Bestmann-Ohira Reagent:
Synthesis of Alkynes from Aldehydes Protocol

Acetylene chemistry has been and remains an important constituent element of molecular sciences. Its potential and widespread applications extend from organic synthesis through materials science to bioorganic chemistry. Some examples are enediynes (DNA-cleaving agents), "click chemistry" tools and building blocks. Consequently, it triggers a demand for efficient syntheses of alkynes.

Dimethyldiazomethylphosphonate (DAMP) has been utilized as a reagent for the synthesis of alkynes from aldehydes.1,2 This method is a widely used alternative to the longer known Corey–Fuchs method 3 and related procedures.4,5 The major disadvantage with DAMP, is that the reagent should be prepared freshly and isolated prior to metallation with KOtBu at low temperatures under an inert gas atmosphere. Corey–Fuchs method involves the Wittig-Reactions yielding 1,1-dibromoolefins, and subsequent elimination of hydrogenhalide. These two step procedures require the use of strong bases usually at low temperatures an inert gas atmosphere. To address the above deficiencies, Bestmann reported a more environmentally friendly protocol for alkyne synthesis from aldehydes using dimethyl (1-diazo-2-oxopropyl) phosphonate in one-pot (Scheme 1).6-8

bestmann-ohira

Scheme 1.One-pot synthesis of alkynes from aldehydes.

Special Hazards: Corrosives, Irritants, and Flammables (Note: For a comprehensive understanding of all associated hazards, refer to each component’s MSDS by MatNo).

General Experimental Procedure:

  1. Assemble a 50 mL 3-neck reaction flask with condenser topped with a large bore stopcock leading to argon bubbler and thermometer.
  2. Flush the flask with argon for 30 minutes.
  3. Charge the aldehyde using a syringe and potassium carbonate using a powder funnel into the reaction flask under argon pressure.
  4. Degas the solids by evacuating and backfilling with argon for a total of three cycles; afterwards place the reaction flask under a slight positive pressure of argon.
  5. Charge dry methanol using a cannula under argon pressure.
  6. Stir the reaction mixture at room temperature for 30 minutes. Faint grey turbid solution observed.
  7. Charge dimethyl (1-diazo-2-oxopropyl)phosphonate solution (10% in acetonitrile) under argon pressure.
  8. Stir the reaction mixture under an argon atmosphere at room temperature for 4 hours.
  9. Monitor the reaction by thin layer chromatography (Rf = 0.80, 100% hexanes).
  10. Dilute the reaction mixture with diethyl ether.
  11. Wash the reaction mixture with 5% aqueous sodium bicarbonate solution and dry over sodium sulfate.
  12. Evaporation of the solvent yields the alkyne.

Representative Example:

The first experiment was carried out with 4-chlorobenzaldehyde and dimethyl (1-diazo-2-oxopropyl)phosphonate solution (10% in acetonitrile, 742724) to validate the literature method (Scheme 2).

bestmann-ohira

Scheme 2.Synthesis of 1-chloro-4-ethynylbenzene form 4-chlorobenzaldehyde.

1-Chloro-4-ethynylbenzene: 4-Chlorobenzaldehyde and potassium carbonate were placed in an oven dried round bottom flask. Vacuum was applied and the flask was then filled with argon (repeated twice). Anhydrous methanol was added and the mixture was stirred at room temperature under an argon atmosphere for 30 min. Dimethyl (1-diazo-2-oxopropyl)phosphonate solution (10% in acetonitrile) was added to the faint grey turbid reaction mixture. The mixture was stirred at room temperature under an argon atmosphere for 4 hours. The reaction was monitored by thin layer chromatography. The reaction mixture was diluted with ether and washed with aqueous sodium bicarbonate (5%) and dried over sodium sulfate. Solvent was evaporated to obtain 1-chloro-4-ethynylbenzene.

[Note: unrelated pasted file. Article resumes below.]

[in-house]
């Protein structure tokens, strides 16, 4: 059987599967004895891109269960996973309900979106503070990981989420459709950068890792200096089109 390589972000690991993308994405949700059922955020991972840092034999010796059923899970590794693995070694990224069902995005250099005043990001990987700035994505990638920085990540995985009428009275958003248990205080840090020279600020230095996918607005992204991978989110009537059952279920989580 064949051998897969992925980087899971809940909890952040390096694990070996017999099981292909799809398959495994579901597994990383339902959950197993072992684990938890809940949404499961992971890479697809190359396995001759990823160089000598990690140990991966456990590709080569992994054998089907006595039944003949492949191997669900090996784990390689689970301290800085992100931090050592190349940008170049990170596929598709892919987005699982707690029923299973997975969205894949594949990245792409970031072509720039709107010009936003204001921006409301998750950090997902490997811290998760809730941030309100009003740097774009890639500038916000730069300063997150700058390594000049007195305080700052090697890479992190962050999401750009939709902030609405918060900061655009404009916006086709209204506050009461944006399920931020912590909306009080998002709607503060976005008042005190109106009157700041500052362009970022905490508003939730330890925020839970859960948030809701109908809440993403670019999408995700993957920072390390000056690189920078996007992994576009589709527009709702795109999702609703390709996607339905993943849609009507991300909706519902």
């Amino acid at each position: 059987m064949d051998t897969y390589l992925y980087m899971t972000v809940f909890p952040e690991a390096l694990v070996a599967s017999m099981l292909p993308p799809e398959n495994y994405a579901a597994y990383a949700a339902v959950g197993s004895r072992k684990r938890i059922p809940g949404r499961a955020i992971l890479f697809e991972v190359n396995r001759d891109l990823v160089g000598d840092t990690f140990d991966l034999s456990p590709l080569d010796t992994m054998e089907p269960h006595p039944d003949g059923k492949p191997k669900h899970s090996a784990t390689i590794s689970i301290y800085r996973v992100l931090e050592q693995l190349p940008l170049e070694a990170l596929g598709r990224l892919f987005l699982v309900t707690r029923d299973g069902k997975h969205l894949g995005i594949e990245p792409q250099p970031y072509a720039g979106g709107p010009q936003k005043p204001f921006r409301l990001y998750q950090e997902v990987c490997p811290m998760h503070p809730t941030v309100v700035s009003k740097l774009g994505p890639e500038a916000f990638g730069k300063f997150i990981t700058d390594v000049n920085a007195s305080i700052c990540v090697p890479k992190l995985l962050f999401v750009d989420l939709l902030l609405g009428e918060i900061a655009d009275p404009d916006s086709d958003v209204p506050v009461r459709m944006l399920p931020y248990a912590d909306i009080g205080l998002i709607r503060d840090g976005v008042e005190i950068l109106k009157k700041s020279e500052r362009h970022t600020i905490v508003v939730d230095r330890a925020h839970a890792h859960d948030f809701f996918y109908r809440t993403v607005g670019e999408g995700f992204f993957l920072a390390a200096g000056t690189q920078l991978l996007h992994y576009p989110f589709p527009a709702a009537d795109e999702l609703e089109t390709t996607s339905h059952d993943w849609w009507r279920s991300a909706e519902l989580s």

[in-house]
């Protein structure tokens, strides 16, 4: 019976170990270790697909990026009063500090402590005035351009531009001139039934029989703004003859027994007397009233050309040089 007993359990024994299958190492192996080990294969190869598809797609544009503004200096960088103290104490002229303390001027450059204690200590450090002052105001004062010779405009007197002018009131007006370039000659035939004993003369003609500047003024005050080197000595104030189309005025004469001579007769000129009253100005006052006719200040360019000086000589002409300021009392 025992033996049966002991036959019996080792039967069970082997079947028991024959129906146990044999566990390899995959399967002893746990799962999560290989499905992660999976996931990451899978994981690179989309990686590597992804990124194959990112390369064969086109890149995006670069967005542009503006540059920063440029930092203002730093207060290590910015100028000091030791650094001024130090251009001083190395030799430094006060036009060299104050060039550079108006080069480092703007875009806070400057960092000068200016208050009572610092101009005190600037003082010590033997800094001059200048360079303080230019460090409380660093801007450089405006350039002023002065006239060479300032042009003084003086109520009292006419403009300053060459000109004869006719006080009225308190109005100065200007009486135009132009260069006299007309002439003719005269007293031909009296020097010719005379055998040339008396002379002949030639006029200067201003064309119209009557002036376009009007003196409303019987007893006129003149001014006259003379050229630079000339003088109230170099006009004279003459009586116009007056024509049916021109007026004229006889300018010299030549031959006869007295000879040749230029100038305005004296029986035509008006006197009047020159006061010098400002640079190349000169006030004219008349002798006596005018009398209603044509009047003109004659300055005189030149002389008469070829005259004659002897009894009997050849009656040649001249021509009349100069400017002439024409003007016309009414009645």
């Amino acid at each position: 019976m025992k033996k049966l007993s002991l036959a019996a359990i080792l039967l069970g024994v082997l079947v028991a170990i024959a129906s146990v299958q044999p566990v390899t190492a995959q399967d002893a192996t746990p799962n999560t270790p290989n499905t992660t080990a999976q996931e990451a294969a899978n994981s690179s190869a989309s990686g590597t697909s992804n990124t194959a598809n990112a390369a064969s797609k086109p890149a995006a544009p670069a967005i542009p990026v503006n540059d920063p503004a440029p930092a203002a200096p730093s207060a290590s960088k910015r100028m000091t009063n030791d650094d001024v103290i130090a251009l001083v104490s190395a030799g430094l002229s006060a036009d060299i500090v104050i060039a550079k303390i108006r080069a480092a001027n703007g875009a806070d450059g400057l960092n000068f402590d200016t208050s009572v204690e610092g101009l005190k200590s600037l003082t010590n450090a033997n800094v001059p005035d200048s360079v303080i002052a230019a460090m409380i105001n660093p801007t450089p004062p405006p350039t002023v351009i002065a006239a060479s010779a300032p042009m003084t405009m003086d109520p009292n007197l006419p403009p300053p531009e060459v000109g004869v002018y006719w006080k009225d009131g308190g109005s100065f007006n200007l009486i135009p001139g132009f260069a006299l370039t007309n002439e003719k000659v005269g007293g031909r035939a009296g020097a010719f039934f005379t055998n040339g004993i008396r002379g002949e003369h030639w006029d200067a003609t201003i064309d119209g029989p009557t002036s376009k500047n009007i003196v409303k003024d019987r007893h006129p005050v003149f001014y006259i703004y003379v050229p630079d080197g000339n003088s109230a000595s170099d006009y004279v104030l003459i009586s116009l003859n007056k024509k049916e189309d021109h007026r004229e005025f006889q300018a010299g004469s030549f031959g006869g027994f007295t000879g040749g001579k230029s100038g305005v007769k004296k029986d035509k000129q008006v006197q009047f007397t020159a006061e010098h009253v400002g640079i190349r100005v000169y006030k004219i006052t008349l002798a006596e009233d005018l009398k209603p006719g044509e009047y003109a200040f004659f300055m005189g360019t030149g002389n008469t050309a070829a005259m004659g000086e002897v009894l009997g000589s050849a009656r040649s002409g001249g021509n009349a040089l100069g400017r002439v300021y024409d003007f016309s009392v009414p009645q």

With the optimized conditions in hand, we then applied this methodology to other aldehydes (Scheme 3) containing sulfur heterocycles (eq. 1) and aliphatic chains (eq. 2) to study the scope and limitations of this method.

bestmann-ohira

Scheme 3.Synthesis of other alkynes using Bestmann-Ohira reagent.

Materials
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1.
Seyferth D, Marmor RS. 1971. Copper-catalyzed decomposition of some dimethylphosphono-substituted diazoalkanes. J. Org. Chem.. 36(1):128-136. http://dx.doi.org/10.1021/jo00800a026
2.
Corey E, Fuchs P. 1972. A synthetic method for formyl?ethynyl conversion (RCHO?RC?CH or RC?CR?). Tetrahedron Letters. 13(36):3769-3772. http://dx.doi.org/10.1016/s0040-4039(01)94157-7
3.
Bestmann HJ, Rippel HC, Dostalek R. 1989. Z-1-vinyliodide durch Wittig-reaktion. Tetrahedron Letters. 30(39):5261-5262. http://dx.doi.org/10.1016/s0040-4039(01)93757-8
4.
Müller S, Liepold B, Roth GJ, Bestmann HJ. 1996. An Improved One-pot Procedure for the Synthesis of Alkynes from Aldehydes. Synlett. 1996(06):521-522. http://dx.doi.org/10.1055/s-1996-5474
5.
Seyferth D, Marmor RS. 1971. Copper-catalyzed decomposition of some dimethylphosphono-substituted diazoalkanes. J. Org. Chem.. 36(1):128-136. http://dx.doi.org/10.1021/jo00800a026
6.
Corey E, Fuchs P. 1972. A synthetic method for formyl?ethynyl conversion (RCHO?RC?CH or RC?CR?). Tetrahedron Letters. 13(36):3769-3772. http://dx.doi.org/10.1016/s0040-4039(01)94157-7
7.
Bestmann HJ, Rippel HC, Dostalek R. 1989. Z-1-vinyliodide durch Wittig-reaktion. Tetrahedron Letters. 30(39):5261-5262. http://dx.doi.org/10.1016/s0040-4039(01)93757-8
8.
Müller S, Liepold B, Roth GJ, Bestmann HJ. 1996. An Improved One-pot Procedure for the Synthesis of Alkynes from Aldehydes. Synlett. 1996(06):521-522. http://dx.doi.org/10.1055/s-1996-5474

All of the above reactions were also carried out using neat reagent (Dimethyl (1-diazo-2-oxopropyl)phosphonate) and similar yields to the reported in the literature were obtained.7